Operator: TransPennine Express Headcode: 1K29 Route: MAN-LDS Class: First Seat: E17 Date: Saturday 25th January 2020
On the final Saturday in January, I decided to have an impromptu ‘railday’ and so headed to Pennines to explore the region with a South Pennines Day Ranger. This ranger ticket costs just £25.20 for adults or £16.65 with most railcards and allows unlimited standard class travel on most operators within a region bounded by Bradford (Interchange), Leeds, Manchester and Sheffield.
As part of this railday I was travelling with TransPennine Express (TPE) from Manchester Piccadilly to Leeds (via Manchester Victoria) and so opted to try out their weekend first-class upgrade which is just £10 between the two cities. These upgrades can be bought on-board and when the anytime single is £20 more for a first-class ticket, offer a clear saving for first-class on the route.
Piccadilly is home to a wide range of services including local services by Northern, regional inter-city services by East Midlands Railway, TPE and Transport for Wales and long-distance inter-city services provided by Avanti West Coast. A year or so ago any length of time spent at Piccadilly would cause your ears to hurt from the screeching brakes of Britain’s most hated train, the Pacer.
Thankfully for many ear drums, Northern are replacing these trains with new class 195s and 331s (read about my trip on a 331 here) and I didn’t see any during my visit to the Pennines. TPE are another operator undergoing a massive fleet replacement with three new types of train being introduced which they have branded as Nova 1 (class 802s), Nova 2 (class 397s) and Nova 3 (class 68 hauled coaches).
Having checked online, the TPE website advised that the first-class trolley served this route until approximately 1830 and so after some back and forth with the TPE Twitter Team (thanks ^AB!), I had managed to establish that the 1735 departure from Piccadilly towards Newcastle would be operated by one of the new Nova 1s. This service starts at Manchester Airport and with just one prior stop at East Didsbury the train was almost empty upon its arrival at Piccadilly.
Departing Piccadilly on time, we soon called at Manchester Oxford Road before being held whilst approaching the Ordsall Cord for a path across the busy Castlefield Corridor. The Ordsall Cord is a relatively new stretch of line that allows a direct connection between Manchester’s Piccadilly and Victoria stations. Prior to the cord being built, the only direct connection was via tram, with rail passengers required to change at Salford Crescent.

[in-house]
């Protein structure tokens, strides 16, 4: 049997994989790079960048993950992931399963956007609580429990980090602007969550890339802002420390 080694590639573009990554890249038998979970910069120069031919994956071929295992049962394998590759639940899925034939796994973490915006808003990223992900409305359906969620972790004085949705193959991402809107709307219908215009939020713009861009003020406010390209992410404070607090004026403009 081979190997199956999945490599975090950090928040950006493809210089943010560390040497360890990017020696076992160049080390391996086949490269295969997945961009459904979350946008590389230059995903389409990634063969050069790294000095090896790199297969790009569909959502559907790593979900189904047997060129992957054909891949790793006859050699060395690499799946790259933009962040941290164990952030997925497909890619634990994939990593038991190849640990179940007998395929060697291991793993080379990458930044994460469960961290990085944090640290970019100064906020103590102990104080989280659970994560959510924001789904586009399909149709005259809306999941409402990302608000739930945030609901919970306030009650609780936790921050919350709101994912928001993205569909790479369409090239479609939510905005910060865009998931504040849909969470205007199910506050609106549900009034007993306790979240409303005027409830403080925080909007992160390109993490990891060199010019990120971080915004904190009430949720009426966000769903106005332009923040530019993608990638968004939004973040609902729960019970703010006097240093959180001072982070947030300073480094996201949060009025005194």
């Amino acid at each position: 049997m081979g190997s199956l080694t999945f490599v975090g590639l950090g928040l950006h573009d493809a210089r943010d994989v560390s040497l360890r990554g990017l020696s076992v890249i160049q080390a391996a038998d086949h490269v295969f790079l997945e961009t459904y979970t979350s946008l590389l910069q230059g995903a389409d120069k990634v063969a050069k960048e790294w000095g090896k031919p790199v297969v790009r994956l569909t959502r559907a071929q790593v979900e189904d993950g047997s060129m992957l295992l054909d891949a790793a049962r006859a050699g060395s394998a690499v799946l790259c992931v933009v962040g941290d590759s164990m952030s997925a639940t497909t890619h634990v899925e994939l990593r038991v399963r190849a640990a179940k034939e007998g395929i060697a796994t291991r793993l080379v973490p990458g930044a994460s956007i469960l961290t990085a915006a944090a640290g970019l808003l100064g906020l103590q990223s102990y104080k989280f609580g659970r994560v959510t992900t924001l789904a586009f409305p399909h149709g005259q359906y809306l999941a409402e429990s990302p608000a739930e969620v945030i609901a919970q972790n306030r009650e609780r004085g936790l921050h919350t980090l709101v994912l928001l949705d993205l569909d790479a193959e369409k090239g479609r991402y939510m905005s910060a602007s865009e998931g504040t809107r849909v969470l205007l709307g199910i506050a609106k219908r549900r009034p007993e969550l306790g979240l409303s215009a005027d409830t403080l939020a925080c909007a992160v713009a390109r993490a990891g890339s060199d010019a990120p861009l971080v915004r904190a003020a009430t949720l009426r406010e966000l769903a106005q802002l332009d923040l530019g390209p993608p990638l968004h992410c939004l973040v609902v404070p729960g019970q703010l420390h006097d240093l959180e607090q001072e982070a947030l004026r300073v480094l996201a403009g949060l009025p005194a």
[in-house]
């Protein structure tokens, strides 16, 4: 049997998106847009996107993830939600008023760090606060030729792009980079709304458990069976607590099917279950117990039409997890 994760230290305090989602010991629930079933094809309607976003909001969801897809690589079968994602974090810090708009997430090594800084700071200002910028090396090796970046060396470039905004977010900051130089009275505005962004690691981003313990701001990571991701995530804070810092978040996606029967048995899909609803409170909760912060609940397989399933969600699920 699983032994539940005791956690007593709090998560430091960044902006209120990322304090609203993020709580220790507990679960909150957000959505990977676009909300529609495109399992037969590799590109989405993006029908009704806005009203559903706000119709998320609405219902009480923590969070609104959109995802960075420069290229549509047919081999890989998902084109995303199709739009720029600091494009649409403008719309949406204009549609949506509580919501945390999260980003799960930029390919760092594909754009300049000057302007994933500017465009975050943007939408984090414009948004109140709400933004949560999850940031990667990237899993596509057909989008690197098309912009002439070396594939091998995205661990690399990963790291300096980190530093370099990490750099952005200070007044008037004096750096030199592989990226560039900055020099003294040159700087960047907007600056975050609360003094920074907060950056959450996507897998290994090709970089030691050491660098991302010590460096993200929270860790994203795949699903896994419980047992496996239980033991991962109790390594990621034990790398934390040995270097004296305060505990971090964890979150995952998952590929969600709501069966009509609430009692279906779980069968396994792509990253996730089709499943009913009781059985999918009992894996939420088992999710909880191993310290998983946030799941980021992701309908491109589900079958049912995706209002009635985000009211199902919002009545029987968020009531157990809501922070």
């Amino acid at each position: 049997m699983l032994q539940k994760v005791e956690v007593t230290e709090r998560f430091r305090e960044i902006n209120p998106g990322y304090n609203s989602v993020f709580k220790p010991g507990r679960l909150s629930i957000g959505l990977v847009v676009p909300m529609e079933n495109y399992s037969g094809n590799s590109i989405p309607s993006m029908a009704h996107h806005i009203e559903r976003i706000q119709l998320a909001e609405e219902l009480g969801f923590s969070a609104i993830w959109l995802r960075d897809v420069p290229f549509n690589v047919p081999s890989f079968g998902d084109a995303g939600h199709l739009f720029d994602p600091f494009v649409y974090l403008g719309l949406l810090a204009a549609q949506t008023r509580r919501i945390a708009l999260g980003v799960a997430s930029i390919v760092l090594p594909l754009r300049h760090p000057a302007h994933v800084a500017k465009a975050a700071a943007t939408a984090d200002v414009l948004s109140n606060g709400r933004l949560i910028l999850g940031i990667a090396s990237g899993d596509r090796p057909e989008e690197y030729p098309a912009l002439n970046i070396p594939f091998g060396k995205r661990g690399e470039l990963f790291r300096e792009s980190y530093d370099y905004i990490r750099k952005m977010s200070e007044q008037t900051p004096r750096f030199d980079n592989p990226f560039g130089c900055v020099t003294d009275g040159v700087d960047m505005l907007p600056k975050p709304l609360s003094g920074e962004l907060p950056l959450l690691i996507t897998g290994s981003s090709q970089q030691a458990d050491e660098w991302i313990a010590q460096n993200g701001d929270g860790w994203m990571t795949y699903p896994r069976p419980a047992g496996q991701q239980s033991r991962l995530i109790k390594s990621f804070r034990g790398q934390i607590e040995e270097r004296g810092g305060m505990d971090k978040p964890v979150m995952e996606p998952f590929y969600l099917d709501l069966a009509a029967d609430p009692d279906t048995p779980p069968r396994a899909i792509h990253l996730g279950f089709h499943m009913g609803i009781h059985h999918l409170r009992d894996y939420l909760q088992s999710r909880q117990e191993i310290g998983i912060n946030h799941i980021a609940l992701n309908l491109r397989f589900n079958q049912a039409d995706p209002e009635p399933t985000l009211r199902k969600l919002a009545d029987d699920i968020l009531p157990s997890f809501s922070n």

After calling at Manchester Victoria, there were only 3 other passengers in first-class and so the carriage had a very quiet and relaxed atmosphere. As I’ve mentioned before, sometimes the cost of an upgrade to first-class is worth it just for the space and quiet, even if it does only include a coffee and some biscuits, which it did on this journey.
We had a good half an hour non-stop run to our next stop, and despite some slow running at points, we pulled into Huddersfield precisely on time. Huddersfield is home to one of Britain’s railways most famous animals, Felix the cat and her assistant Bolt. Felix began to work at the station as a 9-week old kitten back in 2011 and is designated the ‘Senior Pest Controller’ for the station with Bolt being brought in to assist in these duties in 2018. There are two best selling books about Felix, ‘Felix the Railway Cat’ and ‘Full Steam Ahead Felix’, which you can probably (hopefully) find in all good bookstores!
The seats in first-class were very comfortable with recline and retractable arms rests both sides, and each seat had both a USB and standard power socket. Unfortunately, whilst supposedly the on-board Wi-Fi also provides access to an entertainment system, I couldn’t get either my laptop or phone to connect. Whether this was an issue with the system or the new train I’m not sure, however the train was also operating without any reservations or destination information displayed.
Dewsbury was my penultimate stop as whilst the service was continuing onto York and then up the East Coast Mainline to Newcastle, I was leaving the train at Leeds. Whilst the weekend on-board service was basic, I still feel the £10 upgrade is worth it for the space and quiet environment and the seats were definitely more comfortable than in standard class on the class 185 I’d been on earlier in the day. I think the new Nova fleets are a massive step up for TPE and I certainly would be happy to travel the 3+ hours on their longer routes on-board these trains.
Lounge 0* Seat/Facilities 3* Food 3* Service 5* Punctuality 5* Overall Rating 16/25 (read about my rating system here!)